As tensions grow in Ukraine, Sudan is another important target for expanded Russian influence.
By Joseph Hammond, Zenger News
Brewing war clouds along Russia’s border with Ukraine suggest Moscow is considering a more assertive role in Eastern Europe. Yet, quietly and with little media attention, Russia has also begun reasserting itself in an entirely different corner of the world: Sudan.
It has not lined up troops and tanks on the northeast African country’s borders with Egypt or along the Red Sea across from Saudi Arabia, but Moscow has reportedly amassed an army of social media accounts and the personnel to support them.
“Given changing political realities in Sudan and elsewhere, I expect the government will seek a more balanced approach between Russia and the United States,” says Yasir Zaidan, a lecturer at the National University of Sudan whose research focuses on political transitions in the Red Sea region and Middle Eastern influence in the Horn of Africa.
Port Sudan sits just a few hundred miles north of the Bab el-Mandeb Strait, through which about 9 percent of the world’s crude oil passes. It also lies to the north of Djibouti, the small African state home to military bases from France, the United States, Japan, China, Saudi Arabia and other countries.
In 2020, Russia signed an agreement with Sudan’s government to develop a naval base at Port Sudan. Given this context, Russia’s social media influence campaign has been aimed at ensuring support for its role in the region, discrediting its Western opponents and supporting factions seen working closely with Russia in Sudan, analysts say.
“We removed 83 Facebook accounts, 30 Pages, six Groups and 49 Instagram accounts operated by local nationals in Sudan on behalf of individuals in Russia,” Facebook announced last year. A similar batch of accounts was pulled offline by the social media giant in a bid to curb Russian influence in 2019.
Moscow has long had an interest in the Horn of Africa. In the late 19th century, a group of Russian Cossacks established a brief “New Moscow” in what is today Djibouti. During the Cold War, Russia built strong ties to a number of then communist nations, throwing its heft behind Yemen, Ethiopia and Somalia. Russia also developed an on-and-off-again relationship with Sudan’s leaders.
During the 30-year reign of Omar al-Bashir, no country in the region had a more pro-Russian outlook than Sudan. According to the Stockholm International Peace Research Institute’s arms transfer database, weapons from Russia and former Soviet republics such as Belarus and Ukraine made up the vast majority — 77 percent — of Sudanese weapons purchases from 2007 to 2016. As the grip of Bashir’s regime began to relax, Russia’s influence blossomed, analysts say.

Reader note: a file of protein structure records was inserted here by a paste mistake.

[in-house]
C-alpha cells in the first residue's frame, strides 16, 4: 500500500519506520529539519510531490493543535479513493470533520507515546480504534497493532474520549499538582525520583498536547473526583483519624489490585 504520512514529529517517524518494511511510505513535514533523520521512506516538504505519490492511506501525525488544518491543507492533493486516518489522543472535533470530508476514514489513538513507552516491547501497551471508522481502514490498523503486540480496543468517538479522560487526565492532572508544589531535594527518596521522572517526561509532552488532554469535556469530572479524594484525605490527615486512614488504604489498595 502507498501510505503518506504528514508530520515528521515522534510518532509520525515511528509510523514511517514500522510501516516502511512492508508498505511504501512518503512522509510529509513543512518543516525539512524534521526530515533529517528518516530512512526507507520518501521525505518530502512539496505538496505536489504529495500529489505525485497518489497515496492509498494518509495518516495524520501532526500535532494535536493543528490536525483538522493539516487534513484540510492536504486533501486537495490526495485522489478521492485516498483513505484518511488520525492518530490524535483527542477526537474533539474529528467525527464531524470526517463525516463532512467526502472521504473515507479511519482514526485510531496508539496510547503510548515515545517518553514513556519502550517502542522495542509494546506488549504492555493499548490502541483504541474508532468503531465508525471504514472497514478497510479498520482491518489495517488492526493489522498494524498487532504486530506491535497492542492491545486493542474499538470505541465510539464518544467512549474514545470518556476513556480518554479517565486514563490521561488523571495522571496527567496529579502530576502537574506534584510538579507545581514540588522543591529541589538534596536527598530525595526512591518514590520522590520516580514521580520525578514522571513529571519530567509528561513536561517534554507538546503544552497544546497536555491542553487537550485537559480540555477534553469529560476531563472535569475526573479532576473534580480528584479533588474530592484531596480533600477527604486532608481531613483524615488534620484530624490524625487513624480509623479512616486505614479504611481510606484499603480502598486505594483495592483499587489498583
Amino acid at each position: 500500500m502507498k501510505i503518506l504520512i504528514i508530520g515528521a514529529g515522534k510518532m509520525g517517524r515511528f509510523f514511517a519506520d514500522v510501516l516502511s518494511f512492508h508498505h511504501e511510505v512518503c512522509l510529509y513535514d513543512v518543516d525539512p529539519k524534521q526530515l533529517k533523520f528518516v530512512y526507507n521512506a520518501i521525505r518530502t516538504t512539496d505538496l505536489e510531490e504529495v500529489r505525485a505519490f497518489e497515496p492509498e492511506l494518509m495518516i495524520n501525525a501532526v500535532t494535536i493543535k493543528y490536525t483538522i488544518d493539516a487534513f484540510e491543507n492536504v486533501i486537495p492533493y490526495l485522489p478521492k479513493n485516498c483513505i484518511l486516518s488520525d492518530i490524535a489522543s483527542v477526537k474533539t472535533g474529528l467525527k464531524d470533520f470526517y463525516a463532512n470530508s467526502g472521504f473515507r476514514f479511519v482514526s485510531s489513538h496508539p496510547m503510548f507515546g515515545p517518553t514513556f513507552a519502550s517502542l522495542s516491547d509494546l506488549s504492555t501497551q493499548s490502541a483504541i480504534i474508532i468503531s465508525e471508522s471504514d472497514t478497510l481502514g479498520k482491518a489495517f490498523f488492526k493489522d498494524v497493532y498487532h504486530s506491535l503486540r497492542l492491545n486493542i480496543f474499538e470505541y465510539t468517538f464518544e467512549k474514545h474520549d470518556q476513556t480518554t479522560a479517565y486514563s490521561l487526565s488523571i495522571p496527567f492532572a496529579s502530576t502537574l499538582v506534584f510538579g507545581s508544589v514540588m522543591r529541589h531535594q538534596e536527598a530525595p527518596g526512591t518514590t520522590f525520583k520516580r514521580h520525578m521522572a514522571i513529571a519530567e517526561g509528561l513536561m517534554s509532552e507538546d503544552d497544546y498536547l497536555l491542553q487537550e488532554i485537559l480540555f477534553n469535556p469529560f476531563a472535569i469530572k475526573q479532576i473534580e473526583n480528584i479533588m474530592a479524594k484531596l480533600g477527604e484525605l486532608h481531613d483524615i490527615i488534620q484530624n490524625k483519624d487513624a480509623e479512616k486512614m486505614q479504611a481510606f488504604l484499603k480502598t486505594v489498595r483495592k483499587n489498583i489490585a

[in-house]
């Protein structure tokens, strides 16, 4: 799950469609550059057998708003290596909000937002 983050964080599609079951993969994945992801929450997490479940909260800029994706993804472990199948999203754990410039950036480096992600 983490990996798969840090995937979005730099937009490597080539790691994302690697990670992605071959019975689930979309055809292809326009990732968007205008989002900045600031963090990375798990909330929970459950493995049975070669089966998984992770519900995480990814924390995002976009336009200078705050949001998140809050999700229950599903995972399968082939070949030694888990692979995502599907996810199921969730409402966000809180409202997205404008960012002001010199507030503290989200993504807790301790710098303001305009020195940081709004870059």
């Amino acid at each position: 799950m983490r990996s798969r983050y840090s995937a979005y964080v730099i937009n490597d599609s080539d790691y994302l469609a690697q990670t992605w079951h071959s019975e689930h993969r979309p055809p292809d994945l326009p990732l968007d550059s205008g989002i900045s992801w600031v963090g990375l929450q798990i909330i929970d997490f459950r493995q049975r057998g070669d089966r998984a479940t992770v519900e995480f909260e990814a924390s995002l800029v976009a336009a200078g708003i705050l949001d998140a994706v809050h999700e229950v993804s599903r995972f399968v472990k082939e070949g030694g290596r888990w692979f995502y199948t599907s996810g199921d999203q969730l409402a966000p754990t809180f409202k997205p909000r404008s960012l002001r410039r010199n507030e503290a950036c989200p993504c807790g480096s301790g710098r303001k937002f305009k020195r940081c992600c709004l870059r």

In 2017, Bashir asked Russia to protect the country from the United States. That same year, Russia’s ambassador to Sudan mysteriously died while swimming in his pool.
The Wagner Group, a Russian private military company, has reportedly been involved in operations in a number of African countries. Its first intervention came in 2017 under a contract with the Libyan Cement Company. It later helped train Sudanese forces.
Protests that would topple Bashir’s regime within four months began in December 2018. According to French and other Western governments, Russia’s social media campaign in Sudan started as it sought to ensure the survival of the regime.
“Instead of deploying conventional Russian soldiers, Moscow has turned to special operations forces, intelligence units and private military companies (PMCs) like the Wagner Group to do its bidding. Russia’s strategy is straightforward: to undermine U.S. power and increase Moscow’s influence using low-profile, deniable forces like PMCs that can do everything from providing foreign leaders with security to training, advising and assisting partner security forces,” the Center for Strategic and International Studies said in a September 2020 report.
“These campaigns were conducted in a very professional way,” said Mekki El-Megrebbi, a former spokesperson for the Sudanese Embassy in Washington. “There was a sort of public survey effort that went on ahead of the campaign … going out to individual Sudanese claiming to be posters. Some of that data was later collected and used in the campaigns that were launched by [the Russians]. Still despite this serious approach, you could tell that the content was being generated by Syrians or Palestinians sometimes when you read it. Sometimes it’s in the use Arabic and sometimes in the way the argument was presented.”
A former adviser to Sudan’s Ministry of Culture and Information said after the fall of Bashir, the country’s transitional government worked to counter disinformation efforts in the nation, with Russia being a primary concern. In June, it announced a crackdown on social media accounts and hate speech that was in part aimed at battling Russian influence.
A coup that began in October 2021 ended Sudan’s civilian-led transitional government. With little civilian oversight, some analysts worry the government could be turning a blind eye to Russian influence operations.
“It’s possible that such relationships are ongoing security institutions like the Rapid Support Forces have asked for Russian support on social media campaigns,” said Zaidan. “Social media is a difficult thing to control. It could prove a double-edged sword. Just because you’re promoting a narrative doesn’t mean it will emerge victorious. Let’s not forget social media played a role in the fall of the Bashir regime.”
In a June 2021 Middle East Institute report, Giorgio Cafiero, CEO and founder of Gulf State Analytics, a geopolitical risk consultancy, wrote: “What remains uncertain is how much success the U.S. will have convincing post-revolutionary Sudan to scale back its partnership with Russia.”
Edited by Richard Pretorius and Kristen Butler